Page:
In an effort to ensure that all food service establishments from bars and bistros to doughnut shops and diners are in compliance with health regulations, many major cities have introduced letter-graded inspection systems. While the systems are meant to encourage restaurants to comply with health standards, this approach to compliance has drawn criticism, especially from industry insiders, including several top chefs.

Making the Grade: Food Compliance and Training

In New York City, for example, the Department of Health can make unannounced visits to establishments at any time. If an establishment has 14 deficiency points or more, they must be re-inspected within one week. At the time of re-inspection, establishments with 14-27 deficiency points will receive a grade of “B.” If an establishment has 28 or more deficiency points, they will receive a grade of “C.” Once an establishment fails to receive an “A” grade, they can also expect regular inspections until they do. Of course, the impact of receiving a “B” or “C” grade can be devastating.

For top-rated restaurants, a “B” grade can result in an immediate shutdown. Even for a small taqueria, however, the results can be devastating. Simple enough for even small children to understand, a low grade nearly always detracts customers and as a result, has a negative impact on business. Unfortunately, reduced profits can make it even more difficult for restaurants to offset the cost of coming into compliance with regulations and more difficult to allocate resources to staff training.

From a consumer perspective, there is a strong perception that restaurant grades mean something, but do they? Industry insiders have given New York City’s rating system mixed reviews. On the one hand, industry insiders agree that critical violations are a problem and should never happen (e.g., failure to properly store food, properly cook food or keep facilities in clear and working order at all times). On the other hand, many industry insiders complain that while some rules are simply petty (e.g., an uncovered slice of the lemon behind a bar can result in at least one deficiency point), other rules are never clearly articulated or explained. Some industry insiders also complain that rules often change without the industry being fully consulted or given enough time to bring their establishments into compliance or retrain staff.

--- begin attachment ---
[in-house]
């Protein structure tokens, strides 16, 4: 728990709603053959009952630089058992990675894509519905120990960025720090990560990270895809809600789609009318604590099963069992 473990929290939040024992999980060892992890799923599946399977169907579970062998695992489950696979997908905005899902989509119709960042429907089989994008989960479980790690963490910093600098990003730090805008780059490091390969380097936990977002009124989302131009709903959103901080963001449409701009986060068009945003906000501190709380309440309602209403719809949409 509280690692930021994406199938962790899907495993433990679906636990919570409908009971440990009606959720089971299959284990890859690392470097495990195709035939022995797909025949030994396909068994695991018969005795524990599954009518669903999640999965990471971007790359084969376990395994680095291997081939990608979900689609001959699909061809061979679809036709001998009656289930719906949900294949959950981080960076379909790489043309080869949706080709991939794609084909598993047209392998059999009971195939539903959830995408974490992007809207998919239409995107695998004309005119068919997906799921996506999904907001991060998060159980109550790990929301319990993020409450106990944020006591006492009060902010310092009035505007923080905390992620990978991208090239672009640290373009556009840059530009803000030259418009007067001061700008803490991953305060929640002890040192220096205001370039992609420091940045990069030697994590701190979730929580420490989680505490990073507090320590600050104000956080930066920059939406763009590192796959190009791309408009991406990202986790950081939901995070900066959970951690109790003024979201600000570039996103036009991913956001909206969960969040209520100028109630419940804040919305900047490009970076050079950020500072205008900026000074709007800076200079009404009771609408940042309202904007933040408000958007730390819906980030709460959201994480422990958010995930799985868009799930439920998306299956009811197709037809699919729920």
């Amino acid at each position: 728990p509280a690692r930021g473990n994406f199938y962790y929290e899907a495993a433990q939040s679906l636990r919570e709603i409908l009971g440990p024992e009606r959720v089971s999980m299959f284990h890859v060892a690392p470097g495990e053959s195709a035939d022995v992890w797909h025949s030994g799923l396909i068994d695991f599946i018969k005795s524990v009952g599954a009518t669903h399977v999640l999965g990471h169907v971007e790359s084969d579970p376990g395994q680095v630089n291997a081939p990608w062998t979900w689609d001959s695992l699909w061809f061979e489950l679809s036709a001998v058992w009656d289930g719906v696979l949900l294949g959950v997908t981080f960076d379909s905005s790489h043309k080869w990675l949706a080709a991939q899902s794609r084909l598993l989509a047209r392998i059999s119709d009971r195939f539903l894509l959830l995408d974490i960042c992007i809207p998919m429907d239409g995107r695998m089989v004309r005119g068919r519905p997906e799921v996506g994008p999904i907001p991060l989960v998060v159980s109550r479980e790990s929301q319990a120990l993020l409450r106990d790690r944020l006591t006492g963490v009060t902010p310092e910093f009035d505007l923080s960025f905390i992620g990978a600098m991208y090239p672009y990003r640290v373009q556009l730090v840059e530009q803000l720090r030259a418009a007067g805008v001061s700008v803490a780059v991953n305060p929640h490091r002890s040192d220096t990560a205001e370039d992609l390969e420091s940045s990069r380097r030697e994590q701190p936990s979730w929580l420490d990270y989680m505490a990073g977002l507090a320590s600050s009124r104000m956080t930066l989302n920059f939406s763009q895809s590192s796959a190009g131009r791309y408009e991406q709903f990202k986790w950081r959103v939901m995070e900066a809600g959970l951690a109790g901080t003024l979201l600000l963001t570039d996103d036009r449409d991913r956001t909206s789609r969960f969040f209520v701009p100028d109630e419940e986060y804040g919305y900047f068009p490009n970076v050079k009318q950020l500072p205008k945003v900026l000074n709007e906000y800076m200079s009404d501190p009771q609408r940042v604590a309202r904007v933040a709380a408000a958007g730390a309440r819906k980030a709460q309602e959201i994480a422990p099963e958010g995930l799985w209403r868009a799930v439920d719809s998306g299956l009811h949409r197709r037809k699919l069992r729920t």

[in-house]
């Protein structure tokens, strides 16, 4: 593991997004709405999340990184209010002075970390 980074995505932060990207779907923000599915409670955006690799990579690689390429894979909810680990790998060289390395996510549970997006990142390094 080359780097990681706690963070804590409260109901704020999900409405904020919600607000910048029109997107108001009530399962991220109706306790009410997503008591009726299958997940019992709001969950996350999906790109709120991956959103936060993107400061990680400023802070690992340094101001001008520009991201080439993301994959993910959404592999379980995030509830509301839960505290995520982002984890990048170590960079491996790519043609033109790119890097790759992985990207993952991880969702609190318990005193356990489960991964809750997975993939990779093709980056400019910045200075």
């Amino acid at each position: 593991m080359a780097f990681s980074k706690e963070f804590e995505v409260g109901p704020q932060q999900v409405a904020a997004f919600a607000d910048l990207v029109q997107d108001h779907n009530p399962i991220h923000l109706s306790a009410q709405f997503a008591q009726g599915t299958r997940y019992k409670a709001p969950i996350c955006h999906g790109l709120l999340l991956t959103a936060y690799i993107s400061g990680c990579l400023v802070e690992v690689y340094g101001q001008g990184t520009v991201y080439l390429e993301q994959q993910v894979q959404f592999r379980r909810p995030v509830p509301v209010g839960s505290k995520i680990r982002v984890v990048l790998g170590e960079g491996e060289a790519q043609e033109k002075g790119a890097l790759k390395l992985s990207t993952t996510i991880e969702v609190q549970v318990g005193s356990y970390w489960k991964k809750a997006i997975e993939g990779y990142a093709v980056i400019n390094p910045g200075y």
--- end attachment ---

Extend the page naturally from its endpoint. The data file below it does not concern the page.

Indeed, while most owners, chefs and restaurant staff emphasize that they are open to learning from the Department of Health, there’s a widespread perception that the department’s approach to compliance is punitive, at times illogical, and lacks collaboration with the people who know the industry best (restaurant owners, managers, serving staff, cooks and chefs). In other words, the focus appears to be on penalizing establishments rather than on education and creating a sustainable culture of compliance. What’s the answer?

Reduce Risks without Abandoning Logic
Food compliance matters because it protects consumers; of course, if the goal is to protect consumers, the degree of risk also needs to be weighed (e.g., industry insiders argue that the risk of an uncovered lemon slice is not as great as other risks and therefore should not be the focus).

Collaborate with Industry Insiders
Consult industry insiders to gain a better sense of real risks, the challenges connected to reducing risks, and the timeline needed to address problems. How long should establishments have to come into compliance if under violation? One week or one month? What are the risks to consumers if the timeline for compliance is extended? The only way to answer these questions is to collaborate more closely with the people who are being asked to carry out the changes in question.

Make Training a Central Part of Compliance
Finally and most importantly, provide training to help restaurants come into compliance with industry standards and if possible, shift the focus from enforcement to training. Of course, this may mean reallocating resources (e.g., allocating more funds for trainers than inspectors). It may also mean adopting an approach adopted by some school boards where part of the overall grade is based on improvement in specific categories over time.

While this may not mean that letter-grade food inspection systems are a problem—indeed, these systems also have many benefits and supporters—it does suggest that they may be more effective by understanding the places where compliance and training intersect (also see our previous post, Aligning Compliance and Training Efforts).